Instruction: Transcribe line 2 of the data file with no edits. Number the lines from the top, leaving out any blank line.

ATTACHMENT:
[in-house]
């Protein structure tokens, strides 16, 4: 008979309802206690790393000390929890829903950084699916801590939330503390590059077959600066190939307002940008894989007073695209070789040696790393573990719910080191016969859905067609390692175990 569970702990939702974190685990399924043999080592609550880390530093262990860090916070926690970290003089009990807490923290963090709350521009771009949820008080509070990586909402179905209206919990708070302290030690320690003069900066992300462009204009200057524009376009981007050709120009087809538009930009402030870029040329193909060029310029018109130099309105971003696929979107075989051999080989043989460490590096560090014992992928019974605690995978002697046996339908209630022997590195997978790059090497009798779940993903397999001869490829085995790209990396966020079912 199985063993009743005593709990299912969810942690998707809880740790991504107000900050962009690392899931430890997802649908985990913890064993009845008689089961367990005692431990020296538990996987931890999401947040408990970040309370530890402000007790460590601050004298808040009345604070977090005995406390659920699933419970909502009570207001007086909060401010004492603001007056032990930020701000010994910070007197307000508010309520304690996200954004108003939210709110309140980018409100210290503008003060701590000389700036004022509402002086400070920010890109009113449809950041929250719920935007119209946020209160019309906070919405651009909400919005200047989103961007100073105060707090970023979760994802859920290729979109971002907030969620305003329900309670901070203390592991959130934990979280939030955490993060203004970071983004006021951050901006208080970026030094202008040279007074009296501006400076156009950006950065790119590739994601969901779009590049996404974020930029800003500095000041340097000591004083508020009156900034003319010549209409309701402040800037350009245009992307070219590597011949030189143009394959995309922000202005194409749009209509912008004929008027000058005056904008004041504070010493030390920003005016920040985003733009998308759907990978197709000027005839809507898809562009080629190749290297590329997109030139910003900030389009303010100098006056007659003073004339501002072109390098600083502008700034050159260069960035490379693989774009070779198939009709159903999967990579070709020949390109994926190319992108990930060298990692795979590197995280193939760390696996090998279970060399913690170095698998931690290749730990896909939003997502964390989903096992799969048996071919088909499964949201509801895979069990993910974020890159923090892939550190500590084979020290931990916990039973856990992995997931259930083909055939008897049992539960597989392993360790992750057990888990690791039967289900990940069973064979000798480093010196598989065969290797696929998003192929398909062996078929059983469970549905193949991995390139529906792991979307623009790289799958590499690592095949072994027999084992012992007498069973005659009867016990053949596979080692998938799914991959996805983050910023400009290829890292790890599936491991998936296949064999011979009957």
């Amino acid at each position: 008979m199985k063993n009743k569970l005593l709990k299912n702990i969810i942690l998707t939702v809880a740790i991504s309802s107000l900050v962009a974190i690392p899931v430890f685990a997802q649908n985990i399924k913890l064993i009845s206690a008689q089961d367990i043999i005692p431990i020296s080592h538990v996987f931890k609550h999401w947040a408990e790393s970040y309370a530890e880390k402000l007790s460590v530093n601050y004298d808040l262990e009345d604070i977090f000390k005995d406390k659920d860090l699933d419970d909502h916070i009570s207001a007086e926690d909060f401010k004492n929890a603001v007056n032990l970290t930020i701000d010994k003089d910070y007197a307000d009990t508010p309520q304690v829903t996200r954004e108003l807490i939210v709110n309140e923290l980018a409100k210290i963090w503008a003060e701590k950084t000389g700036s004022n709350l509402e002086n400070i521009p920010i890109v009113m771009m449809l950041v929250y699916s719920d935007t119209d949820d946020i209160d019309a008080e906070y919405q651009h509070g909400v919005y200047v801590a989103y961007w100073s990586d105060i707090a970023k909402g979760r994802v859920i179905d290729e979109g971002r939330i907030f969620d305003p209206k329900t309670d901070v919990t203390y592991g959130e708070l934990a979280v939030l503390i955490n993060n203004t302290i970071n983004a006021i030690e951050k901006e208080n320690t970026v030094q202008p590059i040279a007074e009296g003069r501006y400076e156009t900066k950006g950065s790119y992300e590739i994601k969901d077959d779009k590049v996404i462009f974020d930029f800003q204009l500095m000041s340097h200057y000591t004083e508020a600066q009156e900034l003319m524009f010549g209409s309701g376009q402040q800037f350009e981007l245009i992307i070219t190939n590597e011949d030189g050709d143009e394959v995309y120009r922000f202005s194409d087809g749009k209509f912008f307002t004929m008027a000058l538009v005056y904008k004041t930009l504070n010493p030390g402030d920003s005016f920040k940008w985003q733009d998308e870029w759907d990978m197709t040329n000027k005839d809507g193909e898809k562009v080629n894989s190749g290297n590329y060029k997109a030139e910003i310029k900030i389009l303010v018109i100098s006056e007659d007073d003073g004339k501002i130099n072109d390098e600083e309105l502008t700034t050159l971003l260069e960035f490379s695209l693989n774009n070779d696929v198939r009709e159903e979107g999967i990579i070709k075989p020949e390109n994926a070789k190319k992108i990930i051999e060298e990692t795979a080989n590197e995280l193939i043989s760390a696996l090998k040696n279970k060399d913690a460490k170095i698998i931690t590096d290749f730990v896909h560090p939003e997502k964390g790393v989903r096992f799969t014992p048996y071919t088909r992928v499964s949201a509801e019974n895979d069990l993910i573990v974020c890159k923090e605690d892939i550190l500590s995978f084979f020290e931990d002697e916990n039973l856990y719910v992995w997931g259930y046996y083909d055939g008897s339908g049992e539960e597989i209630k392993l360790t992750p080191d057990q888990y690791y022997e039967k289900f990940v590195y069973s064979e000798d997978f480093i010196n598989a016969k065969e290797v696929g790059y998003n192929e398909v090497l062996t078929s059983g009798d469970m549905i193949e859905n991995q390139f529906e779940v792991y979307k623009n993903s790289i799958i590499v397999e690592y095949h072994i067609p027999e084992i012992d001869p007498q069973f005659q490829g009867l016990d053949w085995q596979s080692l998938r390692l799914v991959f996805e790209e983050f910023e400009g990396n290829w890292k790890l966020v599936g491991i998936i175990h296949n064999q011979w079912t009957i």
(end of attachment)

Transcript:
């Protein structure tokens, strides 16, 4: 008979309802206690790393000390929890829903950084699916801590939330503390590059077959600066190939307002940008894989007073695209070789040696790393573990719910080191016969859905067609390692175990 569970702990939702974190685990399924043999080592609550880390530093262990860090916070926690970290003089009990807490923290963090709350521009771009949820008080509070990586909402179905209206919990708070302290030690320690003069900066992300462009204009200057524009376009981007050709120009087809538009930009402030870029040329193909060029310029018109130099309105971003696929979107075989051999080989043989460490590096560090014992992928019974605690995978002697046996339908209630022997590195997978790059090497009798779940993903397999001869490829085995790209990396966020079912 199985063993009743005593709990299912969810942690998707809880740790991504107000900050962009690392899931430890997802649908985990913890064993009845008689089961367990005692431990020296538990996987931890999401947040408990970040309370530890402000007790460590601050004298808040009345604070977090005995406390659920699933419970909502009570207001007086909060401010004492603001007056032990930020701000010994910070007197307000508010309520304690996200954004108003939210709110309140980018409100210290503008003060701590000389700036004022509402002086400070920010890109009113449809950041929250719920935007119209946020209160019309906070919405651009909400919005200047989103961007100073105060707090970023979760994802859920290729979109971002907030969620305003329900309670901070203390592991959130934990979280939030955490993060203004970071983004006021951050901006208080970026030094202008040279007074009296501006400076156009950006950065790119590739994601969901779009590049996404974020930029800003500095000041340097000591004083508020009156900034003319010549209409309701402040800037350009245009992307070219590597011949030189143009394959995309922000202005194409749009209509912008004929008027000058005056904008004041504070010493030390920003005016920040985003733009998308759907990978197709000027005839809507898809562009080629190749290297590329997109030139910003900030389009303010100098006056007659003073004339501002072109390098600083502008700034050159260069960035490379693989774009070779198939009709159903999967990579070709020949390109994926190319992108990930060298990692795979590197995280193939760390696996090998279970060399913690170095698998931690290749730990896909939003997502964390989903096992799969048996071919088909499964949201509801895979069990993910974020890159923090892939550190500590084979020290931990916990039973856990992995997931259930083909055939008897049992539960597989392993360790992750057990888990690791039967289900990940069973064979000798480093010196598989065969290797696929998003192929398909062996078929059983469970549905193949991995390139529906792991979307623009790289799958590499690592095949072994027999084992012992007498069973005659009867016990053949596979080692998938799914991959996805983050910023400009290829890292790890599936491991998936296949064999011979009957």